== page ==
The State Public Service Commission has already taken a few of them, including last week approving new ways to determine pricing for electricity from renewable energy projects that more accurately reflect the value to the grid based on geographic location, timing and other factors yet to be determined. But Lawrence Orsini, LO3’s chief executive, said the state still needed to determine how to define his company and its network of participants before it could get its market up and running, a move he anticipates by June.
“There’s nothing technically unfeasible about what we’re doing,” he said. “In order for transactive energy to take off as a whole, regulators have to be comfortable that markets can actually work this way and, more importantly, that people want markets like this.”
Over the past year, LO3 has been working to find those people, using Google Earth to identify homes with rooftop solar installations and then knocking on doors to enlist participants, with some success throughout Park Slope and Gowanus.
On a block of President Street last year, the company carried out two sales of green electricity credits generated by one homeowner’s solar system to a neighbor across the street — tiny transactions, but important in proving the concept’s viability.
Those sales involved test versions of renewable-energy credits — numbered certificates that are used to track electricity exported from a renewable system to the grid. Utilities, corporations and other customers can buy the credits to claim green energy use.
In the Brooklyn case, LO3 used the credit sales, conducted over PayPal, to test its approach; it cannot legally buy and sell electricity until regulators determine its market status. Once that occurs, Mr. Orsini said, the company will be able to facilitate the trading of energy among its participants — though they would still pay the utility, Con Edison, for infrastructure fees and services, as customers now do when they choose to use a green energy supplier through the utility.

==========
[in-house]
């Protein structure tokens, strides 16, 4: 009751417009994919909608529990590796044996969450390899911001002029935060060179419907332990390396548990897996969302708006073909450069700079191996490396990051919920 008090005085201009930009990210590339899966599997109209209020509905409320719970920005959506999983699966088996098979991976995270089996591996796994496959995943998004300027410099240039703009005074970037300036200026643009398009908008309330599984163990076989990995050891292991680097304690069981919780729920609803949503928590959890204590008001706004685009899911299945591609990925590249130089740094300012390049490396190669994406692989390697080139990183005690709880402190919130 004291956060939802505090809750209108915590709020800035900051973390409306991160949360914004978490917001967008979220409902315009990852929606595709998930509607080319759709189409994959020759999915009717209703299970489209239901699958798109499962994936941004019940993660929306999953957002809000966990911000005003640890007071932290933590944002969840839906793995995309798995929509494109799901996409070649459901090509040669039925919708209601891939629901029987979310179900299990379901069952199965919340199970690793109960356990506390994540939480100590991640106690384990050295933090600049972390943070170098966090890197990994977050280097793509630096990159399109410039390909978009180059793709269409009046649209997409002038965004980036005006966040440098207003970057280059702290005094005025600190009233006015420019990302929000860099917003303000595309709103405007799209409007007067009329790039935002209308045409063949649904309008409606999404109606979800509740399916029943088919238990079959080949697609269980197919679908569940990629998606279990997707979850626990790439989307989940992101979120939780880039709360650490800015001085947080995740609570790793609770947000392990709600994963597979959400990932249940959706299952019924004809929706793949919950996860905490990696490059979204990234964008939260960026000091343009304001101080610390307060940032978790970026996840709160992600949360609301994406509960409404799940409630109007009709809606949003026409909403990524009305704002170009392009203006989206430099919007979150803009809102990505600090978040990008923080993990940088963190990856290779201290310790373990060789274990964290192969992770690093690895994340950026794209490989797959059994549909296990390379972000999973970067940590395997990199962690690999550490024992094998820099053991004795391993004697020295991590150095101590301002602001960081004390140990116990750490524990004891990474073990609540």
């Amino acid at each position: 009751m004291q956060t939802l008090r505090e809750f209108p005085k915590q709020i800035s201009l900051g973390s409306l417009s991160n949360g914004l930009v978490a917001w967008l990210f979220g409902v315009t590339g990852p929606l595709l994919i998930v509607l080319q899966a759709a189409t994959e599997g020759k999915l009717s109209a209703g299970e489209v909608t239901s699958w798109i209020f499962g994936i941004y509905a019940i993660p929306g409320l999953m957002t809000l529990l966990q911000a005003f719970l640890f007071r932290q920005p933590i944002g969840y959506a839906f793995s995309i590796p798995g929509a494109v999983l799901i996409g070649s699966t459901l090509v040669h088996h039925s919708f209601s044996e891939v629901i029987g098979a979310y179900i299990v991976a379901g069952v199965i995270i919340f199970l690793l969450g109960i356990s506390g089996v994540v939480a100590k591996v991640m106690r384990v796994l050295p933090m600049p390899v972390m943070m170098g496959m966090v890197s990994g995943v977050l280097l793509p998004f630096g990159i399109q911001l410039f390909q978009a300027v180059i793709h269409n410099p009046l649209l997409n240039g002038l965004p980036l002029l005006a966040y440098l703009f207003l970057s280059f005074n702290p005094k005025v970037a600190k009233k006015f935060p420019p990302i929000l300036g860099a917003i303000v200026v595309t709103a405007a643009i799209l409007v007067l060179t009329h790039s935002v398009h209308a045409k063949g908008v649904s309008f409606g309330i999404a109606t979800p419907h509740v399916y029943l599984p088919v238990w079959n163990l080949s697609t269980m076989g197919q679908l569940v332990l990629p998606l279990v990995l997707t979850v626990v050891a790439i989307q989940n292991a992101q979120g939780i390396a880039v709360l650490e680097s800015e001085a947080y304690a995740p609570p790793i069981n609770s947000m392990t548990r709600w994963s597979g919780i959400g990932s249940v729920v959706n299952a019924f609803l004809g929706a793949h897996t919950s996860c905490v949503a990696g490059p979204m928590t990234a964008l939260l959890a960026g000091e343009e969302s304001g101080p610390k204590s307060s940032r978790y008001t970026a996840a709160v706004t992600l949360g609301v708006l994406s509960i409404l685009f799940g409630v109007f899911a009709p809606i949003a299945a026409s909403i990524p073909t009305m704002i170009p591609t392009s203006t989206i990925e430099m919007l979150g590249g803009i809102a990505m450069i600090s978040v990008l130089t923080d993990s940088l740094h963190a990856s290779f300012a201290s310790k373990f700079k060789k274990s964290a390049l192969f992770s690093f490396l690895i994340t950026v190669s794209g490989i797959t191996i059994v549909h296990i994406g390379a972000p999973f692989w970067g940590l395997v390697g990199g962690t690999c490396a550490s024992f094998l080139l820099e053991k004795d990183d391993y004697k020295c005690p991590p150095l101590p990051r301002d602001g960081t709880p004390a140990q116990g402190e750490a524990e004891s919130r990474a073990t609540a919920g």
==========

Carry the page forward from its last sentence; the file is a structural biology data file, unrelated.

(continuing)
Mr. Orsini’s team is busy collecting data from meters installed in prosumer homes, measuring production, use and export of the solar electricity to help model the market. They are also testing a smartphone app that customers will be able to use to manage their electricity purchases, setting parameters to control the source — selecting from a range of conventional, renewable, local and bulk options — as well as how much they are willing to spend.
Mr. Orsini said he expected that most users would want to make their choices and then let the system take over.
“No one wants to day-trade energy,” he said. “You’re giving something to people that they haven’t ever had before, and that’s really a way to personalize their energy consumption.”
That is the aspect that appeals to a number of the participants, including Garry Golden of Windsor Terrace, a futurist who consults for a variety of businesses, including electric utilities and infrastructure companies. Mr. Golden installed solar as part of a group purchase that proved so popular with his neighbors that almost a dozen systems are within view of his roof, forming an attractive cluster for the microgrid experiment.
“We need to make energy a product and a service that people can purchase on their own and not rely on a large centralized entity,” Mr. Golden said. He added that it was important to build out infrastructure that would be able to better withstand disasters, both natural and man-made.
Other participants echoed that concern.
“The long-term goal is to be at least partially independent of the grid in emergencies, which was a reasonable argument to join,” said Patrick Schnell, whose Gowanus basement flooded during Hurricane Sandy in 2012, though he did not lose power. “Hopefully it will expand and more people will join and it will be more worthwhile.”
The project includes plans to create a roughly five-square-block area — either around a collection of public housing projects or near a hospital — that could disconnect from the grid and operate independently in case of a power failure.
“It’s a recognition of energy needs beyond your own,” Mr. Golden said. “There’s a microgrid of our community, and that’s great, but the hospitals, the clinics, the schools, large housing complexes — you can feed the energy where it needs to go.”
Source: New York Times